by Yelena Gerovich
New American Acculturation Coordinator
For centuries, Jewish communities used the head of a fish as a part of their Jewish New Year meal. It expresses the hope to be a head, not a tail, in society.
On July 10, almost 120 people gathered at the Jewish Community Center to celebrate their freedom, Independence Day and the success of their families. Special thanks were given to the Jewish Federation, which helped resettle refugees, assisting them with everything from food to transportation to education. The keynote performer of this event was Dalia Medovnikov.
Dalia was born in Connecticut 17 years ago, but her parents and grandparents escaped from the former Soviet Union with the hope of having a better life and freedom for future generations. Their dreams came true. Dalia is the winner of many international and American competitions, and she now has an opportunity to travel all around the world. Jewish families in the former Soviet Union had to hide the fact they were Jewish because of anti-Semitism and persecution from the state. Their exposure to Judaism and what freedom and independence mean was very limited.
Many of them were called refuseniks, referring to those who were initially not allowed to leave the Soviet Union. Many have memories of secretly listening to Voice of America broadcasts on a shortwave radio, dreaming about leaving for the U.S. After Jewish families escaped and landed in the New Haven area as refugees, they were finally able to celebrate not only Jewish holidays and learn the traditions of Judaism, but also to celebrate their freedom, American holidays and traditions.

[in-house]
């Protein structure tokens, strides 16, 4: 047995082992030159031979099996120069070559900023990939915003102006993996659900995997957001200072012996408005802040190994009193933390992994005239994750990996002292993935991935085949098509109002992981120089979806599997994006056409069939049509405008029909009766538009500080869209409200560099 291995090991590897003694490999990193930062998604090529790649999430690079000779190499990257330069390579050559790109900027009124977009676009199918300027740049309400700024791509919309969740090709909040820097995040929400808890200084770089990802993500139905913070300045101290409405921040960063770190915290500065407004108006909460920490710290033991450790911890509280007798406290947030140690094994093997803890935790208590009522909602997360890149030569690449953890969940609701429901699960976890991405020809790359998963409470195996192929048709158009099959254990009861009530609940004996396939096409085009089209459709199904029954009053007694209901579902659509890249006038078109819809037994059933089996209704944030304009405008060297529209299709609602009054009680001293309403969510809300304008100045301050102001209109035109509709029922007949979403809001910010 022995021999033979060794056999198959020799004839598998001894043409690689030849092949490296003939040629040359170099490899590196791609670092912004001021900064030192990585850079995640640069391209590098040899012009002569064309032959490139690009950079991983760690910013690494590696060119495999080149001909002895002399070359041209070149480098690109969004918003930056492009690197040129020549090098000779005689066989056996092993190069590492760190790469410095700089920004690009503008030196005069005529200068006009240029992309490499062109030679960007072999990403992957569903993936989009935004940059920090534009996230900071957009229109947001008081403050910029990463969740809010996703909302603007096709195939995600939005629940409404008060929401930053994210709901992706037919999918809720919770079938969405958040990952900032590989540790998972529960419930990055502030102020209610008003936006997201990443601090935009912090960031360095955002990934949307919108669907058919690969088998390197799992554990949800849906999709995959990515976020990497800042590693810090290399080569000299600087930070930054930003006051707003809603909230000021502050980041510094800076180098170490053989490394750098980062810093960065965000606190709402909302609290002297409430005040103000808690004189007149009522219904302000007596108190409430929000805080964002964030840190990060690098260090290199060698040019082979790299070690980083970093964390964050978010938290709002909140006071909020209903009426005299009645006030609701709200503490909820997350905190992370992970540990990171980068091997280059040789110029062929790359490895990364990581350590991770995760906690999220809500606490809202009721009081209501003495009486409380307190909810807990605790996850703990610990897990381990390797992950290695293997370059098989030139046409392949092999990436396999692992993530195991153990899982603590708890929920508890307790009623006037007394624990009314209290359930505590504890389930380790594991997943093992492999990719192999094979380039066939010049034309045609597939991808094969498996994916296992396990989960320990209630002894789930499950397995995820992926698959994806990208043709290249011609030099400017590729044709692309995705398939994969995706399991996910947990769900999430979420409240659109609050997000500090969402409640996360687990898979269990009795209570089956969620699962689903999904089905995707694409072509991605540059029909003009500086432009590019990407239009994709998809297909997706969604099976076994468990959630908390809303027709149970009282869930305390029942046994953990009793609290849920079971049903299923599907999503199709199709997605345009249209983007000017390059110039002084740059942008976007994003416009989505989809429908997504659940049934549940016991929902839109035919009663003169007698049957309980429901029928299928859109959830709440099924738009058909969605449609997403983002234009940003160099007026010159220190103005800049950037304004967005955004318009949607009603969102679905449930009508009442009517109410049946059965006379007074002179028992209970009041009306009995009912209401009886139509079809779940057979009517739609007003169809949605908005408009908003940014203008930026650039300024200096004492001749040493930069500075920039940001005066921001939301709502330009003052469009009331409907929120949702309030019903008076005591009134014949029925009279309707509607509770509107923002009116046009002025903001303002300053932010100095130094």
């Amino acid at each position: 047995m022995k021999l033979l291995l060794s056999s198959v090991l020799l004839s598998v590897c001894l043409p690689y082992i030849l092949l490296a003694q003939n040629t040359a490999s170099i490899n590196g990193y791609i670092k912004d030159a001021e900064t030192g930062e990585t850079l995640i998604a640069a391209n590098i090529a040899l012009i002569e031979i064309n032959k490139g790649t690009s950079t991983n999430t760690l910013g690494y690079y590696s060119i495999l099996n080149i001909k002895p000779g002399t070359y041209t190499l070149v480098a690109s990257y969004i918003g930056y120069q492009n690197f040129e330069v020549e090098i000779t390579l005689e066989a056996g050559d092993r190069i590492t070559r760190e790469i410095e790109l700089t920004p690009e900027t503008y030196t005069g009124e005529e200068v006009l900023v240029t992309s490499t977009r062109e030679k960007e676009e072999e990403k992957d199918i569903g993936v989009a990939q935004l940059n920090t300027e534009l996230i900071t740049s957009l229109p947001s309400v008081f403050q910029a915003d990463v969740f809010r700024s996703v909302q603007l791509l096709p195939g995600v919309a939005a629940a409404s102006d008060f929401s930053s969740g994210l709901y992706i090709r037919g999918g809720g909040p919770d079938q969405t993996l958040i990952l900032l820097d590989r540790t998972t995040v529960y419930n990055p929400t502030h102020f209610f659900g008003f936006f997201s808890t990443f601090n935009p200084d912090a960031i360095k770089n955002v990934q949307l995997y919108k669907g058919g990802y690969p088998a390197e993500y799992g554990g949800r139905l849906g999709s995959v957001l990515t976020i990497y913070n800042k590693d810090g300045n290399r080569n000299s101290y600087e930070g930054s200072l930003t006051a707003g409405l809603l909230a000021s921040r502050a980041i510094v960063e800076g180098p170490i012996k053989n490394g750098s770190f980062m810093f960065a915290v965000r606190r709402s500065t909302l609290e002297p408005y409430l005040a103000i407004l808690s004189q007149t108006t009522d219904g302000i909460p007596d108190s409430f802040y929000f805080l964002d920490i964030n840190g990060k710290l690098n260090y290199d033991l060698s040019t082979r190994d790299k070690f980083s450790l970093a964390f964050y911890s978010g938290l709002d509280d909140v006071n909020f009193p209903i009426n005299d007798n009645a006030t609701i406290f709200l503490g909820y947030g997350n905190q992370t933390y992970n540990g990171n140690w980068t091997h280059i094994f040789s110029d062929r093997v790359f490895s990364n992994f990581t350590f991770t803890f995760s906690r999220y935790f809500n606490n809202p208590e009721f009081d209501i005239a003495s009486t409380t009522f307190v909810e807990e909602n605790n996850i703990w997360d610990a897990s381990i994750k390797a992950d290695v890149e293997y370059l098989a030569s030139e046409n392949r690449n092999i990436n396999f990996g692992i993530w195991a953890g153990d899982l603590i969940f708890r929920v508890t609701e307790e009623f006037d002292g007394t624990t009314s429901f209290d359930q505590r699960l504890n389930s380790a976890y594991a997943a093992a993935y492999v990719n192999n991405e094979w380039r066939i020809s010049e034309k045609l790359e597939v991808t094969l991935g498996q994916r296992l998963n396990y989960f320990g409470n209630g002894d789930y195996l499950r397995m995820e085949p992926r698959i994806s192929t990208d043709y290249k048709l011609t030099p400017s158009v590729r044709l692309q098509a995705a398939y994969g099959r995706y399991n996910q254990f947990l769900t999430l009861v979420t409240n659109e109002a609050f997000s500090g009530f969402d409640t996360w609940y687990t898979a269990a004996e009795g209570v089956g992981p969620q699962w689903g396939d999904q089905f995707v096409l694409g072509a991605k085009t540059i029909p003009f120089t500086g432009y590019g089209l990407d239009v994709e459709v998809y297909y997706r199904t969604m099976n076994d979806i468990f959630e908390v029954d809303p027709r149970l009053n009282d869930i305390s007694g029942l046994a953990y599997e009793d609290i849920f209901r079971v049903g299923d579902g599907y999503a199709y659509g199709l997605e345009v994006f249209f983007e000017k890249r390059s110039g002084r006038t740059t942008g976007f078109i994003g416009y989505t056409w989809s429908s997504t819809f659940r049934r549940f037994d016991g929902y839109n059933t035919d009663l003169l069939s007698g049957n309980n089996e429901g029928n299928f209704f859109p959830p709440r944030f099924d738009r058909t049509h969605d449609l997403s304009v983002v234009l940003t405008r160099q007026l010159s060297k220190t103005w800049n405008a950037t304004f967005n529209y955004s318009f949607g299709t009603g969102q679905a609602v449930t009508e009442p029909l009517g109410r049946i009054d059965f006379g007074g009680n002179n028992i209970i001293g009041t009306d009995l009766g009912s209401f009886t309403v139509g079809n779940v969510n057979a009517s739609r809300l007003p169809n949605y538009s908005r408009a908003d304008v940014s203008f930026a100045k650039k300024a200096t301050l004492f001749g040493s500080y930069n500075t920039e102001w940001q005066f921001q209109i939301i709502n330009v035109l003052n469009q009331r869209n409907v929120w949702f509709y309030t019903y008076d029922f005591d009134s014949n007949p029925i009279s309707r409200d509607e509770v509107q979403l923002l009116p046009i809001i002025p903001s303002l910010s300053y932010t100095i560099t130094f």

The gathering at the Jewish Community Center was a celebration of the community, of people who came to America with nothing and became successful. Many of the refugees were educated, but sometimes had to find lesser-paying jobs because of language barriers. Most families are contributing members of our community now. They pay taxes, they help others in need, and they also reconnect with their Jewish traditions.
The goal of the New American Acculturation program is to help the Russianspeaking community strengthen their Jewish identity. As one of our modern sages taught, “When choosing to be ritually observant, it is better to do something rather than do nothing.” Let’s have a great New Year and enjoy the head of a fish as a part of the Jewish New Year meal, celebrating that whether you speak English with an accent or not, you are trying to be a head, not a tail, in society.
For more information about the New American Acculturation Program, including sponsorships of specific programs, contact Yelena Gerovich at (203) 387-2424 x321, or email firstname.lastname@example.org.